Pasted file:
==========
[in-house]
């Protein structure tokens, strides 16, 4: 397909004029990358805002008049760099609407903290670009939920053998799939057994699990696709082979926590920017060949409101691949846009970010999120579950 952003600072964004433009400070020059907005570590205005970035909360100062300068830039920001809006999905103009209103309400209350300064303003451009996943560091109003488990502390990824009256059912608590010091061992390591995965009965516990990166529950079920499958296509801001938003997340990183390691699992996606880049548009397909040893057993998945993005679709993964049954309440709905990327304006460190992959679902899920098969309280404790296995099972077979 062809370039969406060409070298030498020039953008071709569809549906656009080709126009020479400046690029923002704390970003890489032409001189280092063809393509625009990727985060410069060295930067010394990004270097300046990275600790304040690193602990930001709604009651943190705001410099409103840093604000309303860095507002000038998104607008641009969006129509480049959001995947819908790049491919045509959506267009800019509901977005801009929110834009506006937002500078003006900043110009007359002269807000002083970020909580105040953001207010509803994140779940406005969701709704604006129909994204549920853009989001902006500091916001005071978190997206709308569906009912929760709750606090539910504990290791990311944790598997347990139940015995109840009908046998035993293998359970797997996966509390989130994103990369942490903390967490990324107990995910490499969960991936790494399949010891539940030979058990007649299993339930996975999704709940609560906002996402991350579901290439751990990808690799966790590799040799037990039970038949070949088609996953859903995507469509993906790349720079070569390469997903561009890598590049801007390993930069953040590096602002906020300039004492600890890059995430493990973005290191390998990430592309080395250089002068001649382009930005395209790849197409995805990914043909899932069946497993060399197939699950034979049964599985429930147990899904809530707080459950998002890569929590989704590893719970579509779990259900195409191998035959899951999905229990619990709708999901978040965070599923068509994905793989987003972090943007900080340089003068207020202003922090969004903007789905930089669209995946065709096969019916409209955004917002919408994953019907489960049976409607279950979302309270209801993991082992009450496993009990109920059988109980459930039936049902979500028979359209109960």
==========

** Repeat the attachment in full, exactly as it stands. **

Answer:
[in-house]
């Protein structure tokens, strides 16, 4: 397909004029990358805002008049760099609407903290670009939920053998799939057994699990696709082979926590920017060949409101691949846009970010999120579950 952003600072964004433009400070020059907005570590205005970035909360100062300068830039920001809006999905103009209103309400209350300064303003451009996943560091109003488990502390990824009256059912608590010091061992390591995965009965516990990166529950079920499958296509801001938003997340990183390691699992996606880049548009397909040893057993998945993005679709993964049954309440709905990327304006460190992959679902899920098969309280404790296995099972077979 062809370039969406060409070298030498020039953008071709569809549906656009080709126009020479400046690029923002704390970003890489032409001189280092063809393509625009990727985060410069060295930067010394990004270097300046990275600790304040690193602990930001709604009651943190705001410099409103840093604000309303860095507002000038998104607008641009969006129509480049959001995947819908790049491919045509959506267009800019509901977005801009929110834009506006937002500078003006900043110009007359002269807000002083970020909580105040953001207010509803994140779940406005969701709704604006129909994204549920853009989001902006500091916001005071978190997206709308569906009912929760709750606090539910504990290791990311944790598997347990139940015995109840009908046998035993293998359970797997996966509390989130994103990369942490903390967490990324107990995910490499969960991936790494399949010891539940030979058990007649299993339930996975999704709940609560906002996402991350579901290439751990990808690799966790590799040799037990039970038949070949088609996953859903995507469509993906790349720079070569390469997903561009890598590049801007390993930069953040590096602002906020300039004492600890890059995430493990973005290191390998990430592309080395250089002068001649382009930005395209790849197409995805990914043909899932069946497993060399197939699950034979049964599985429930147990899904809530707080459950998002890569929590989704590893719970579509779990259900195409191998035959899951999905229990619990709708999901978040965070599923068509994905793989987003972090943007900080340089003068207020202003922090969004903007789905930089669209995946065709096969019916409209955004917002919408994953019907489960049976409607279950979302309270209801993991082992009450496993009990109920059988109980459930039936049902979500028979359209109960």